Celebrating simplicity (part 1) 1


“A person is rich in proportion to the things he can leave alone”

Henry David Thoreau

 “Live simply so that others may simply live’

Elizabeth Ann Seaton


Derek writes:

We are born and die in simplicity. It’s the bit in between that gets so complicated.

I grew up on a small farm in East Anglia as part of a large family with very limited resources. Simplicity wasn’t a choice but a necessity. In my mid twenties I moved to London to work. For many years I lived quite modestly in shared accommodation. When I bought a 2 bedroom flat in Streatham in 1999 I only needed 2 trips in a Ford Escort to transfer my worldly goods. They were mostly books, clothes, a 15 year-old TV and a hi-fi. Old habits die hard.

7 years ago when my wife and I moved into our present address we needed 2 sizeable lorries and considerable assistance from our friends. Somewhere along the line my life had become submerged under a mountain of stuff and complexity.

I am still a great believer in simplicity. It gave me a very happy childhood. I believe its good for the planet and good for the soul. It is central to Christ’s teaching on money and possessions. It frees us up to be generous and open hearted. The happiest people I know are those who are able to take great pleasure from the ordinary and everyday.

But how does this work in practise, especially if we have a ‘comfortable’ income? How can we move from complexity to simplicity; from ‘stuffocation’ to living ‘freely and lightly’?

A few years ago I came across a story about an Oxford research fellow whose approach to simple living brought me up short.

Giving generously by living simply

Toby Ord had pledged to give away £1m. Toby was in his early 30’s and working at Oxford University earning around £33k per annum. He realised that giving money away to those who really needed it was much more enjoyable than spending it on himself. So he had set an upper limit on what he would spend on himself of £20k (later dropped to £18k) and pledged to give the rest away to charity.

Looking ahead he had estimated that he would need about £500k to live reasonably comfortably for the rest of his life which meant that he could give away about £1m of what was left.

When others started asking how they could be involved Toby set up a website called ‘Giving what we can”. It encourages us all to give a minimum of 10% of our post-tax income to charity. At the present moment over 1300 people have given about £12m to charity with pledges for a further £620m going forward.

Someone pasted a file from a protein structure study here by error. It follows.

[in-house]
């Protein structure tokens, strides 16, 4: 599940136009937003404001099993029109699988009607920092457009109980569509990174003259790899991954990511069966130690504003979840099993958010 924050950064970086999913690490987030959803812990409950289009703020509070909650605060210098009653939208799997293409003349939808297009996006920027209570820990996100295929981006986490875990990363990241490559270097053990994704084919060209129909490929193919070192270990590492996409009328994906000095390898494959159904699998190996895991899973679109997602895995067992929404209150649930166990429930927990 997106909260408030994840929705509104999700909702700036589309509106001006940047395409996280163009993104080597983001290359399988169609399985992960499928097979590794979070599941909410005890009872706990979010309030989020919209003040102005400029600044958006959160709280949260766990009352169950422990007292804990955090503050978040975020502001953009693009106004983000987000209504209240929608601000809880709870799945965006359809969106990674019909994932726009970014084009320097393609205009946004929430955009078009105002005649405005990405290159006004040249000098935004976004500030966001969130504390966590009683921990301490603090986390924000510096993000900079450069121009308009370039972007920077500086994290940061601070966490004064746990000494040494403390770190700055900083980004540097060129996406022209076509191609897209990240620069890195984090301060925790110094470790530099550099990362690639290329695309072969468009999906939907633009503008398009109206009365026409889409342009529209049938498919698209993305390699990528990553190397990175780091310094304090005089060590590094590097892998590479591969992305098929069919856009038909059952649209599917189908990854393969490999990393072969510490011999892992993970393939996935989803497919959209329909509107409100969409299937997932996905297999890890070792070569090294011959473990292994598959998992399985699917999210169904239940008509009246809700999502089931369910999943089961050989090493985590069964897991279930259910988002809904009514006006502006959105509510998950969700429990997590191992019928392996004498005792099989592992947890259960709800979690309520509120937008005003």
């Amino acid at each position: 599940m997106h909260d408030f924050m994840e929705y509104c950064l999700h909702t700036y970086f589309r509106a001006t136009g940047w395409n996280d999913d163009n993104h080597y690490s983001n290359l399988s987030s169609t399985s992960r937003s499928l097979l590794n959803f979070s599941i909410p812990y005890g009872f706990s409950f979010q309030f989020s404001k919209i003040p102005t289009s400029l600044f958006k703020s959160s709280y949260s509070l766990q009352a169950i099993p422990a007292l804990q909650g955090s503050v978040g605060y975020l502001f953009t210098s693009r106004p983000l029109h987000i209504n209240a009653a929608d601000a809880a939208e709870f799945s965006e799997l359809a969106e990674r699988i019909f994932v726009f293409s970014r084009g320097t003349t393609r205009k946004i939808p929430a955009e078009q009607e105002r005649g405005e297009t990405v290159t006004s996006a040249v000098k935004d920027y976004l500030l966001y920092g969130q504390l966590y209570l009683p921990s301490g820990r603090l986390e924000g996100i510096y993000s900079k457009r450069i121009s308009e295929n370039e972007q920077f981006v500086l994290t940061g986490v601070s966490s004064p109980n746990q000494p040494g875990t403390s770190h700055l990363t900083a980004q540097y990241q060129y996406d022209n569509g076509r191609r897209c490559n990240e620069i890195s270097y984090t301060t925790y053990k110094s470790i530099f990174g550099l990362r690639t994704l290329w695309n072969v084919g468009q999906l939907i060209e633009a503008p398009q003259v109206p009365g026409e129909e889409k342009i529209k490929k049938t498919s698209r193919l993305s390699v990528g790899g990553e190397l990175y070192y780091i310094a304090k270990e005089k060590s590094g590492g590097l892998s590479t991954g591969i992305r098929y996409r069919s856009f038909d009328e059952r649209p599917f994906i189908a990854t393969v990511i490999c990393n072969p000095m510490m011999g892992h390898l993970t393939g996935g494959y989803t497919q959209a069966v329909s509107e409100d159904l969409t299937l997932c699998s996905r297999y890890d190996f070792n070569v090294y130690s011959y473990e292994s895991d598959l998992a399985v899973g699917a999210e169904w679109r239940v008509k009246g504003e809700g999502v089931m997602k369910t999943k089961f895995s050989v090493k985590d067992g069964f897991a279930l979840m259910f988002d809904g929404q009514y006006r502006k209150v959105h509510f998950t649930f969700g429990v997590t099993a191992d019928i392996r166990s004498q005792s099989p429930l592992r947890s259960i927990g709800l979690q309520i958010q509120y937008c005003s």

Simplicity scales

Toby’s example got me thinking. I wonder if there is a ‘simplicity rating’ that we can apply to how we spend our money. If we earn above what might be nowadays termed a living wage we will have a certain amount of choice as to our simplicity index and how we handle money and possessions.

Lets assume an ascending scale from 1 to 10. At the higher extreme we have ‘practically monastic’ where all earthly possessions have been given away for religious or other reasons. Minimalist’s who try and reduce their possessions to as few as possible might come in at 9.

At the bottom end are those prone to shop compulsively who then find themselves in debt. There’s nothing then left to share with others. At number 2 we’d have those who balance income with expenditure but with little or nothing to give away.

Historically I would give myself a simplicity rating of about 4 or 5. I’ve always believed in giving away at least 10% of my gross income to church or charity. The rest I have spent on myself or my family with no real brake on whether such spending was necessary.

Choosing simplicity and generosity

 I don’t think it ever occurred to me that the more I spent on myself (be it living costs, holidays, pension or even savings) the less I had to give away because I’d seen generosity in terms of the obligation to give 10%.

 However, if we adopt Toby’s approach, we take responsibility for deliberately choosing a certain lifestyle, level of simplicity and degree of generosity. Rather than drifting into ill-considered purchases we set our expenditure in line with our selected level of simplicity and the balance can then be given away.

Toby decided that for a reasonably comfortable life he would need:

  • Eating-out once a fortnight & going out for coffee once a week
  • 2 weeks holiday a year in France and Italy
  • Mac computer and i-phone were the main ‘luxury’ items
  • £4k per annum for living expenses.
  • Putting some money away for a pension and towards buying a house
  • £5k per annum went towards rent.

Toby felt that if he could share life with his partner, have great books to read, beautiful music to listen to and friends to talk to he didn’t really need to spend much money on ‘stuff’, expensive holidays and such like. On my ‘simplicity rating’ I’d put Toby down for a 6 or 7.

I’m not suggesting that we adopt Toby’s simplicity rating as our own. Those of us with families will have to consider different priorities and responsibilities. Rent or mortgage and living expenses in London and elsewhere are much higher.

But if we are thinking seriously about living more ‘freely and lightly’ then we should think creatively about what makes life really meaningful and set our expenditure, and hence generosity, accordingly.

At the end of my life I would like to look back and feel that I’ve lived life generously rather than merely comfortably.

We’ll be exploring more of the issues of pursuing simplicity in future blogs. Watch this space!


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